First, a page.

This analysis will determine the scale of the issues that are developing on the LV network. These include transformer overloading, cable overloading, and non-compliant voltages. Crucially, we want to understand to what extent these issues coincide. Does a transformer overload typically coincide with a cable overload? In addition, what proportion of feeder cables experience a simultaneous voltage drop, and rise outside statutory limits? And most significantly, what proportion of substations experience all issues. Under different combinations of these issues, novel LV voltage control technologies may outperform conventional means, both at a functional level and price point. Using this network analysis, we want an opportunity statement that specifies ‘if a device can offer X specific functionalities, at a set price point of Y or less, it will outperform conventional means as discussed before’. All proposed technologies will be compared against the current reinforcement method of dealing with compliance issues.

The second half of this phase is the creation of a literature review by EATL’s Net Zero team that documents all available LV voltage control technologies. It should introduce each type of device, explain how each technology operates, what functionality it offers, TRL, estimated price point and where it has been trialled. Either as part of an NIA project or academic setting. In addition, the report must explain the differences between low voltage management compared to other higher voltages. EATL are responsible for delivery, after a Request for Information has been published by National Grid Electricity Distribution (NGED). We will issue an open enquiry into the available technology, in which suppliers can share more information that would otherwise be out of the public domain. With the knowledge that they will gain access to the functional requirements which are produced in this work.

The outputs of this work package are the following deliverables: 

  • D1.1: Network study results (June - September 2022) 
  • D1.2: Literature review of existing technologies (June - August 2022) 

Phase 2: Functional requirements and methodology development 

Providing phase one is successful, functional requirements will be matched to existing technologies and offered to the suppliers we engage with at the RFI. From this, we seek to document our recommendation and devise a methodology to identify where LV control technologies can benefit a DNO. Again, EATL’s Net Zero team and EATL’s Power System Studies team will complete this phase in parallel with a split between depth provided by EATL’s Power System Studies team’s power flow study, and breadth provided by EATL’s Net Zero team’s Transform study.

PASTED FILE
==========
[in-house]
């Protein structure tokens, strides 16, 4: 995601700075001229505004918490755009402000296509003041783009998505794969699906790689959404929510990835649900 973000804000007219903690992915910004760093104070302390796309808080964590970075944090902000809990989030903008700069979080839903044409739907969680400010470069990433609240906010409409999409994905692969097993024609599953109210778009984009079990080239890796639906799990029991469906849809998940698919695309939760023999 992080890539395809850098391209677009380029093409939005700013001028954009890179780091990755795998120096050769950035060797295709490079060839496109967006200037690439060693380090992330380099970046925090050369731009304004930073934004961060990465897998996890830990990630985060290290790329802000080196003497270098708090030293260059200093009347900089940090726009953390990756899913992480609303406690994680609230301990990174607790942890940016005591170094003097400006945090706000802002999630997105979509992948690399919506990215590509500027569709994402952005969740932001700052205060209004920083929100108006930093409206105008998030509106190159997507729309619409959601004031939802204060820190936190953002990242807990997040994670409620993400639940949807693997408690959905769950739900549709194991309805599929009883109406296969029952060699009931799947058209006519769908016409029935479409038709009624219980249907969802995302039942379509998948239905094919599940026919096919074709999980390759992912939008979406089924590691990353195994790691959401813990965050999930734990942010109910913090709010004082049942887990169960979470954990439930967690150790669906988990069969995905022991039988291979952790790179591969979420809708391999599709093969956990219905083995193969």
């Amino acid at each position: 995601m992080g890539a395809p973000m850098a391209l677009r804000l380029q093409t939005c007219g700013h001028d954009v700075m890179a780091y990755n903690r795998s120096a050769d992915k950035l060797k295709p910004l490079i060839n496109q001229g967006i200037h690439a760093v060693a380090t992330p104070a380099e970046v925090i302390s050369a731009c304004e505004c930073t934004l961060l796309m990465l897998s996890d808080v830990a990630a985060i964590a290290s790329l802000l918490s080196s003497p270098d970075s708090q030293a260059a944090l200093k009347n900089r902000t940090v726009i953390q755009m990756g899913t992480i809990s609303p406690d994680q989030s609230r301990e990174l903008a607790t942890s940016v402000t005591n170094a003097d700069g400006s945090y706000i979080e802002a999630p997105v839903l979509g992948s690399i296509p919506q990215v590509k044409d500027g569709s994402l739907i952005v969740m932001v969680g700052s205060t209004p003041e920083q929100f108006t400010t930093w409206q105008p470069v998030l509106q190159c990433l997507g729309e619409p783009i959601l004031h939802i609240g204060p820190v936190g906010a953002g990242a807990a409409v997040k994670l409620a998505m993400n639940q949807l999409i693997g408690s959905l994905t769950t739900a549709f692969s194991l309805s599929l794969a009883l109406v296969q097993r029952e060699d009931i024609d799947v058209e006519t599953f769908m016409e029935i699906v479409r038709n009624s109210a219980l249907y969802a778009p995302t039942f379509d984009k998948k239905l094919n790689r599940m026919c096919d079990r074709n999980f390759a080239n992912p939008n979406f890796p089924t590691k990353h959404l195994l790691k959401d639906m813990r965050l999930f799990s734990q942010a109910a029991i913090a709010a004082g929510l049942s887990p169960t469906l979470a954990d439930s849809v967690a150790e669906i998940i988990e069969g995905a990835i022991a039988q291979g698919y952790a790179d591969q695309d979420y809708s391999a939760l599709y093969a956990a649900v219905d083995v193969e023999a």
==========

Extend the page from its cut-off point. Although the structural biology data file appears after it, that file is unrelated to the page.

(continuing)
The outputs of this work package are the following deliverables: 

  • D2.1: Functional requirements (September - November 2022) 
  • D2.2: LV voltage control selection methodology (October - December 2022) 

Extended technology investigation and final recommendations (completed throughout both phases) 

This phase follows the new technologies that are being developed by new and existing suppliers to address LV voltage control throughout the entirety of the project. The technologies that are most likely to meet the functional requirements will be evaluated. Through supplier engagement, we aim to identify the extent to which they meet the functional requirements. In return for assisting with our project, we propose to provide suppliers with the results from our investigation that can help them direct their product’s development in line with our requirements.

The output of this work package is the following deliverable: 

  • D3.1: Technology investigation report (June - December 2022) 

Project Close 

After the analysis in phases 1 & 2, two approaches for network evaluation and design methodology will have been produced. Each will have prioritised varying aspects of the analysis, and as a result some variation between the design methodologies produced is expected. In addition, the specific functional requirements may indeed differ resulting in different technologies being recommended for further use. To conclude the project, NGED will evaluate the overall approach of each consultant has taken and make recommendations for further work. In addition, the usual project closedown report will be produced by NGED.

  • D4.1 (NGED) Methodology Comparison (December 2022 - February 2023) 
  • D4.2 (NGED) Closedown report (December 2022 - March 2023)